When I’ve Wanted To Die, feels like a visual summary, with an incremental update, of Anna Akana’s book released last year.

Director(s) Anna Akana
Written By Anna Akana
Date Released 10/11/2018
Genre(s) Short, Drama
Good If You Like Anna Akana

Stories About Hope, Despite Depression

Noted Cast
Herself Anna Akana

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It is repeatedly said in this generation, if you do not see yourself in films, TV, books, etc, then you need to create what you want to see. That is what we are given here. We are given Anna’s own story that traces how she reached certain points of her life. Partly it was chemical, also due to some unwise decisions, but also the actions of other people. It shows how little things can plant seeds and it makes big things seem like signs you should just stop. Not just doing what embarrasses you but maybe your life.

Yet, with taking note of the grandmother character, and a wave analogy, hope is provided. For there is a push to remember good times existed once and they can again.


It’s Impactful & Gets The Point Across

Anna trying to hang herself.

I’ve read Anna’s book, watched her videos, and would consider myself a fan. So it is interesting, despite knowing her story, how it can still hit so hard. Perhaps it is because it presented her depression like a boxing match. Not a literal one, but showed how, blow after blow, how staying in the ring, not just laying on the mat, it gets tiring. For eventually you are so beaten and bruised that when you do get knocked down, there is no desire to really get up.

Also, you have to take note it sometimes isn’t just one thing or the way your brain is wired. It could be getting broken up with, losing a family member, being bullied, we get to see so many reasons and ways someone could become depressed. Creating a bit of a catch-all, true, but that’s the thing about representation. Unfortunately, you sometimes feel the need to include everything because you don’t know the next time you’ll have the opportunity to exhibit that topic or story. So you can’t really plan for a sequel to build off what could be said – you have to say it all then and there.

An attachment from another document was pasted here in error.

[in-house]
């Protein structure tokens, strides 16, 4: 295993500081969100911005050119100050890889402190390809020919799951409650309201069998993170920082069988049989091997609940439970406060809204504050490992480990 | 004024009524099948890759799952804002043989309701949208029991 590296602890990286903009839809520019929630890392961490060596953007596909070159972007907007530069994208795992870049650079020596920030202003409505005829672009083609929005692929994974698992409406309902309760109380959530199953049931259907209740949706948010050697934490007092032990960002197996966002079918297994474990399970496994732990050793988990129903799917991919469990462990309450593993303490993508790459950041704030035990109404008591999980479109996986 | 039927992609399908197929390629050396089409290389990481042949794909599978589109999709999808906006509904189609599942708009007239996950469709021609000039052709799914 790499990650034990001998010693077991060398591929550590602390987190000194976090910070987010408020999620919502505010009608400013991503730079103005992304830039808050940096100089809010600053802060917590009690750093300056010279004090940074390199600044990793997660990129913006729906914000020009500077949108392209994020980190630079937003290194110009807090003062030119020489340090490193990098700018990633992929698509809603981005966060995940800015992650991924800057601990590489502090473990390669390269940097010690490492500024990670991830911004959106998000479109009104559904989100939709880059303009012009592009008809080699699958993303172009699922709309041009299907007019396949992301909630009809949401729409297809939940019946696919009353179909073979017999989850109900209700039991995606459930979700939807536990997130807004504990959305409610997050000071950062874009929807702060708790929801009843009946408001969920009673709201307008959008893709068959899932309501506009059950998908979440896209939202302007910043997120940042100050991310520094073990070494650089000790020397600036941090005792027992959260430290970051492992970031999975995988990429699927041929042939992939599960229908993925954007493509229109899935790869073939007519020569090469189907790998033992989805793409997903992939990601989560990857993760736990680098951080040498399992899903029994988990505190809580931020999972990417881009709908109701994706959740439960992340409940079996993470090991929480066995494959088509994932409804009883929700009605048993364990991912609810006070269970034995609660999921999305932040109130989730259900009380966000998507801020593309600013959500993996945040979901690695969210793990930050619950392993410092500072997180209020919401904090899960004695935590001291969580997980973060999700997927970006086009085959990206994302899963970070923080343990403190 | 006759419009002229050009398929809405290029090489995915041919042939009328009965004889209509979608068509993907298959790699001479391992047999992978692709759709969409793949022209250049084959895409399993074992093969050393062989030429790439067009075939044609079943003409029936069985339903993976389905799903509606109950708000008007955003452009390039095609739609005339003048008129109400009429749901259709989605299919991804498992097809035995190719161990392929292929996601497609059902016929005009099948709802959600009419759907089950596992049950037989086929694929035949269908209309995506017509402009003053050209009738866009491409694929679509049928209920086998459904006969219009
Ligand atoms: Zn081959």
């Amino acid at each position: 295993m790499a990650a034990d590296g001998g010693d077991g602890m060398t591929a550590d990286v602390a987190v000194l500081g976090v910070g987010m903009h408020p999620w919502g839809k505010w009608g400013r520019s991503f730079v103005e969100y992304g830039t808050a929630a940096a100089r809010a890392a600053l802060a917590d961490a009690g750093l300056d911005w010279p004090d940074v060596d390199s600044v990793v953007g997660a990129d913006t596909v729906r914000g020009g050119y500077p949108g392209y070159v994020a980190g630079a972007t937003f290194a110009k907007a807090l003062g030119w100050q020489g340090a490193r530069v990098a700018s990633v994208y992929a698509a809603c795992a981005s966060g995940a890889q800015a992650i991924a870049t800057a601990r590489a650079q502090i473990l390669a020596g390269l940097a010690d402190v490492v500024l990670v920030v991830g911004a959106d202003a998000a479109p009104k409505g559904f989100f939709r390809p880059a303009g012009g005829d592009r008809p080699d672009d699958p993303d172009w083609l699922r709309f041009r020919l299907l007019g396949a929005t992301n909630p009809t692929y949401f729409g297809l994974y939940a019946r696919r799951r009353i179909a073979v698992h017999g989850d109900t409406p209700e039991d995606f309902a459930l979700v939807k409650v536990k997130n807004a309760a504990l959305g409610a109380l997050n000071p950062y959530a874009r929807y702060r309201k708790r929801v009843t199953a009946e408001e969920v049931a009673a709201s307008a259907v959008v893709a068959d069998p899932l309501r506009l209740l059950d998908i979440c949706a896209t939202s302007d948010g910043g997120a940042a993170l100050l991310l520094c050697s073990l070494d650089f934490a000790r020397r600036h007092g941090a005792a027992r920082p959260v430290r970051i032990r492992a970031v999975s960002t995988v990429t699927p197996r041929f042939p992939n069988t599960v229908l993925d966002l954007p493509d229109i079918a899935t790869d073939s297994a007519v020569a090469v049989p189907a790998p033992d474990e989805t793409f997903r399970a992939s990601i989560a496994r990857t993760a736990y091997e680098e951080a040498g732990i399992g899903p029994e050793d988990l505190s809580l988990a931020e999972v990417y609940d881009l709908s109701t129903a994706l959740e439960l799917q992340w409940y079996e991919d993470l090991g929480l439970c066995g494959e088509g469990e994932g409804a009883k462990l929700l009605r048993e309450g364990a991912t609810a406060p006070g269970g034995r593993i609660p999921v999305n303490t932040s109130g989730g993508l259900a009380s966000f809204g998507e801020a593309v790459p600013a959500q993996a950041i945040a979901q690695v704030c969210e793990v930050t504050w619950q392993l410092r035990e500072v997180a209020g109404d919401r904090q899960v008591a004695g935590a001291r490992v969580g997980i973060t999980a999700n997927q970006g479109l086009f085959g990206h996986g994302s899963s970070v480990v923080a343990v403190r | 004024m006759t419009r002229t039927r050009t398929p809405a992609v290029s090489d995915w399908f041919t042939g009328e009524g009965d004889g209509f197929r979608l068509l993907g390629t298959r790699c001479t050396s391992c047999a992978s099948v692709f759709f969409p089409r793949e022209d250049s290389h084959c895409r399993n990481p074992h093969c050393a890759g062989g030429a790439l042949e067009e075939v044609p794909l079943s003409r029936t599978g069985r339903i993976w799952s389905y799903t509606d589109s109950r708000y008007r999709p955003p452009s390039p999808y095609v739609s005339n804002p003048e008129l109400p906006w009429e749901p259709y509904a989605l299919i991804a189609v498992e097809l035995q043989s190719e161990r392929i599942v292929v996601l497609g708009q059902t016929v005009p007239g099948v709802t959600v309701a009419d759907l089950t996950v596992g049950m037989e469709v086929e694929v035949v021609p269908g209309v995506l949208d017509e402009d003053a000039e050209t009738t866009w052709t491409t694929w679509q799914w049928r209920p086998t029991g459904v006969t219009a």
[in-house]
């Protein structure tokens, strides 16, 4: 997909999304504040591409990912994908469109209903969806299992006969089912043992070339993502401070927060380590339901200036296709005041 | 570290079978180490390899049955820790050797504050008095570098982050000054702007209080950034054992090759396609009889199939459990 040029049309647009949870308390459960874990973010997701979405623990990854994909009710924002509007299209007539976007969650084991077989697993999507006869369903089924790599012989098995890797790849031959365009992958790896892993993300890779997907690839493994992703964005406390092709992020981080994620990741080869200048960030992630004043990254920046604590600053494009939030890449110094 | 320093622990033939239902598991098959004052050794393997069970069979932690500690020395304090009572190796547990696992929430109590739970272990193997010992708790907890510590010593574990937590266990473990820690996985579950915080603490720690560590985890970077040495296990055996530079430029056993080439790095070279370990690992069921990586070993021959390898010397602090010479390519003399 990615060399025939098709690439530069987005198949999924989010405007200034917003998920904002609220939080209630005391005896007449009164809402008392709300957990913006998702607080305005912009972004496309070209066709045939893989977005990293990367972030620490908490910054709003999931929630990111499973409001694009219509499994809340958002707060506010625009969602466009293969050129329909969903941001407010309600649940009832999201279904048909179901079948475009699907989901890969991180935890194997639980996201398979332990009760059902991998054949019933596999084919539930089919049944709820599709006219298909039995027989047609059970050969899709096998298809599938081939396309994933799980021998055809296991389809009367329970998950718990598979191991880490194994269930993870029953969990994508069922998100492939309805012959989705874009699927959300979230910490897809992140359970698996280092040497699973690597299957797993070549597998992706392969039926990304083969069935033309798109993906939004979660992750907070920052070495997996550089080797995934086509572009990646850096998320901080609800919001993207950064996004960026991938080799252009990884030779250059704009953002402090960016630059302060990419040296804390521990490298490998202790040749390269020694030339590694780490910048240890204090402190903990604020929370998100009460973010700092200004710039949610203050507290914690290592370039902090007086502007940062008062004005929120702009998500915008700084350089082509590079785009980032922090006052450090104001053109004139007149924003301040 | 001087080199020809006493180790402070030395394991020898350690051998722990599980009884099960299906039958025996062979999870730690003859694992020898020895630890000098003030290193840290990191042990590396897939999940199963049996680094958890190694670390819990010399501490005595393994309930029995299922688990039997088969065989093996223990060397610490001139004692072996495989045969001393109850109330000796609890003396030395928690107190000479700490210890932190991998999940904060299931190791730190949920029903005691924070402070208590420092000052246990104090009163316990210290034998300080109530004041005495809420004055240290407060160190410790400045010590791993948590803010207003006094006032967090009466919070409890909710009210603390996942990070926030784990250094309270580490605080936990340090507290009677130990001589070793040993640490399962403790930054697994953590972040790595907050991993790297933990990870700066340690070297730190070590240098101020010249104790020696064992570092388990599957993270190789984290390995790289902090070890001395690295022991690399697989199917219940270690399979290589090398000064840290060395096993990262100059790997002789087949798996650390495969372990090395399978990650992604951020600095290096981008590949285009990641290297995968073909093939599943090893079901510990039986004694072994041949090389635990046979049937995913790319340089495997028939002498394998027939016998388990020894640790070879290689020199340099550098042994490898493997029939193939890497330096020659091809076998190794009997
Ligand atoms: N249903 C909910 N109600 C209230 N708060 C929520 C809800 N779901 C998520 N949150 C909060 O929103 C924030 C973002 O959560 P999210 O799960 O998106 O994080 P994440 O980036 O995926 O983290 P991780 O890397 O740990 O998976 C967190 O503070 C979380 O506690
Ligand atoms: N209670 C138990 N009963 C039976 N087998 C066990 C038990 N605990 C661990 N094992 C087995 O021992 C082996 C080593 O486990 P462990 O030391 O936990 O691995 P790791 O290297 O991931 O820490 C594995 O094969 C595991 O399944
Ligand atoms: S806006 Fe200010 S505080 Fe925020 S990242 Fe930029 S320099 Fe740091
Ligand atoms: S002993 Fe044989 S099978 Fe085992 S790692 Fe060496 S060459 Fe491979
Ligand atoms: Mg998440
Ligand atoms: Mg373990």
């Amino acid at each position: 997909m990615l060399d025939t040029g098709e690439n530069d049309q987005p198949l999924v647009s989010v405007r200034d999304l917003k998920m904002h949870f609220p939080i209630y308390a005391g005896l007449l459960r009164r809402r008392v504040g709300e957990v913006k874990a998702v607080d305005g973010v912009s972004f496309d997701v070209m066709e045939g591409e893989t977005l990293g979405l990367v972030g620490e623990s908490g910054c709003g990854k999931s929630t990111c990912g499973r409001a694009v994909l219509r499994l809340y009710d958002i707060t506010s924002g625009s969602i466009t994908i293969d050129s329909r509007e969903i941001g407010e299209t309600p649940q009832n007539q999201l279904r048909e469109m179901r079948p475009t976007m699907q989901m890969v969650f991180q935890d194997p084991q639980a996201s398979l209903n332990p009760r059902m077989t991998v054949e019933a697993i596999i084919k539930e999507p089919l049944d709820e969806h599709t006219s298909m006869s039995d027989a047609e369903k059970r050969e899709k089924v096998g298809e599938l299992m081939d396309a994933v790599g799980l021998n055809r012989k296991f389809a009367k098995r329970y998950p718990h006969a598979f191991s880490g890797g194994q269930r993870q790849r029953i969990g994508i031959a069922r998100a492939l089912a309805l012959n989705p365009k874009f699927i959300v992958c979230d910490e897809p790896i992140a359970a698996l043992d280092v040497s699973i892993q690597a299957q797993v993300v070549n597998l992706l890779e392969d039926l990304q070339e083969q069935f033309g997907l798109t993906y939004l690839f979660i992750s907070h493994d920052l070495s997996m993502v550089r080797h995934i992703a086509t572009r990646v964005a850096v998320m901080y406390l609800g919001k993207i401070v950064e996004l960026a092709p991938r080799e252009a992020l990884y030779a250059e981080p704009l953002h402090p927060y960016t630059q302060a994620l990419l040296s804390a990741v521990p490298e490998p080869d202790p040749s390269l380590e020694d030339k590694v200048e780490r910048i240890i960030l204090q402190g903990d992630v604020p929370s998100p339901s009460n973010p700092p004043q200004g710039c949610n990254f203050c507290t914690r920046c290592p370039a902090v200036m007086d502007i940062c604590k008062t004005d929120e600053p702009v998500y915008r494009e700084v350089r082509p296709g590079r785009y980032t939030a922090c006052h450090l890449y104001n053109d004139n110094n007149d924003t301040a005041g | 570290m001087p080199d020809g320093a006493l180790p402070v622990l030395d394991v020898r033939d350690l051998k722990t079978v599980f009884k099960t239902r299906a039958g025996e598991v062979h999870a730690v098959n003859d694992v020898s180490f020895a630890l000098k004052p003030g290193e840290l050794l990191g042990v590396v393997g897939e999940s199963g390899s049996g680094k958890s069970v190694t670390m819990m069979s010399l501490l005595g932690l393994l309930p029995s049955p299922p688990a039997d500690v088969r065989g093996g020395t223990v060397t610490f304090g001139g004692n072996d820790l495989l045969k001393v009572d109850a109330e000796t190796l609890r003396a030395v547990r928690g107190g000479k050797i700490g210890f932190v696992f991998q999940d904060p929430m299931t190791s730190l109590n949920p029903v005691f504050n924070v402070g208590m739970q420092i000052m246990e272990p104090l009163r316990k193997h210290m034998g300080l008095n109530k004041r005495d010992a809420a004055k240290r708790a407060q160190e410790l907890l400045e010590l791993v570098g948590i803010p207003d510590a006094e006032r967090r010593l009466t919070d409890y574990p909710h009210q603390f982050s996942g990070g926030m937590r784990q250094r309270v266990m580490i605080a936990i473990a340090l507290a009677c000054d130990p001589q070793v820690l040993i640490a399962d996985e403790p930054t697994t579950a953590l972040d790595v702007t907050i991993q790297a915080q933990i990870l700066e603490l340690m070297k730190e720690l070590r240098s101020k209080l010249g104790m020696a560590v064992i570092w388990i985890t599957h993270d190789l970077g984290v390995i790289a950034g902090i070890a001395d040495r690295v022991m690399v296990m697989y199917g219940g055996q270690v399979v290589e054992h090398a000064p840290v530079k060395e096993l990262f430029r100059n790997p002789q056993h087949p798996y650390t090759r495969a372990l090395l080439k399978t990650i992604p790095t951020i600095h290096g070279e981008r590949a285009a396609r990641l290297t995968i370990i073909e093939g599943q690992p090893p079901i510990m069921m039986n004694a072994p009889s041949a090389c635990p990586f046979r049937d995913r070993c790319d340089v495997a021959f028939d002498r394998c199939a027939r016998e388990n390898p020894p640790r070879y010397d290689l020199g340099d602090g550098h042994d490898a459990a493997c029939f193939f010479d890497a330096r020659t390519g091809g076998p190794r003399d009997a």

On The Fence

A Series of Unfortunate Events

Anna holding a knife in her hand.

I’m a strong believer that most shorts should be considered truncated movies that couldn’t get the funding needed to be longer. With that in mind, I do believe if you weren’t a fan of Anna, didn’t have some form of depression, you may not like this. I fully believe that my enjoyment of Anna is what pushes me to say most of what is in the highlight.

However, taking a fans lens off, while you get the point, you may see this as an overstuffed short. One which may have a message but wants to mean so many things to so many people, it dilutes any semblance of a story. We just jump from Akana playing a middle school version of herself, to late high school, briefly goes into her sister’s death, failed relationships (romantic and family) and it presents an almost mad rush to recap everything. To the point the short seems almost manic at times.

Which could have been an artistic decision. Presenting an almost manic high when in love and happy, then showing the extreme of trying to choke yourself, cut yourself, and contemplate suicide in a handful of different ways. I can’t say for sure but, taking note Akana says this was born from a dark period and is personal, you can understand why she’d want to put everything out there to perhaps find a way to move on from it. If not do more than simply acknowledge and know it happened, but find meaning and hope that by exposing this myriad of moments, someone can see her whole story. Take note she made it and is still kicking despite what people feel would break them.

Overall: Mixed (Divisive)

Anna, in a fancy dress, in a empty room.

The message is clear and from the comments on the video, greatly appreciated.  The issue here is that, as you look beyond the message, and just take note of the story, so begins the stumbling. You may force yourself to note that shorts are perhaps not what the artist would do if they had the money to do more, yet it also is a representation of what’d they do if they have the funds.

Leading to why the mixed label. Does Anna have a sometimes tragic, yet ultimately uplifting story? Yes. The issue is, at this point, she needs to create some kind of magnum opus. For now it feels like she is remixing her story over and over, just with a bigger budget each time. It began on YouTube, then a book, now there is this short. Leading to you assuming, between a show or movie, that would hopefully be the magnum opus (which would be great for FreeForm).

Problem is, what new details are there to add? As said with Anna’s book, what you get feels like a summary of years of YouTube videos. So, at this point, should the only thing we expect is, on a fairly regular basis, as Anna can afford to do more, incremental updates? The kind which will have her recap her whole story before we finally get to the sliver of new details she wants to add?

But, I digress, the point is, while the short has a good message, it ultimately feels more like a cathartic release than a story which was meant to have a straightforward point. Thus making it seem a bit scattered and while you could argue that it being so brings something artistic to the short, represents the crazy highs and lows of dealing with depression, that’s debatable.

With that said, it’s ten minutes and worth a watch if you are a fan. If not, it probably won’t make you one but might just give you the feels. No promises though.

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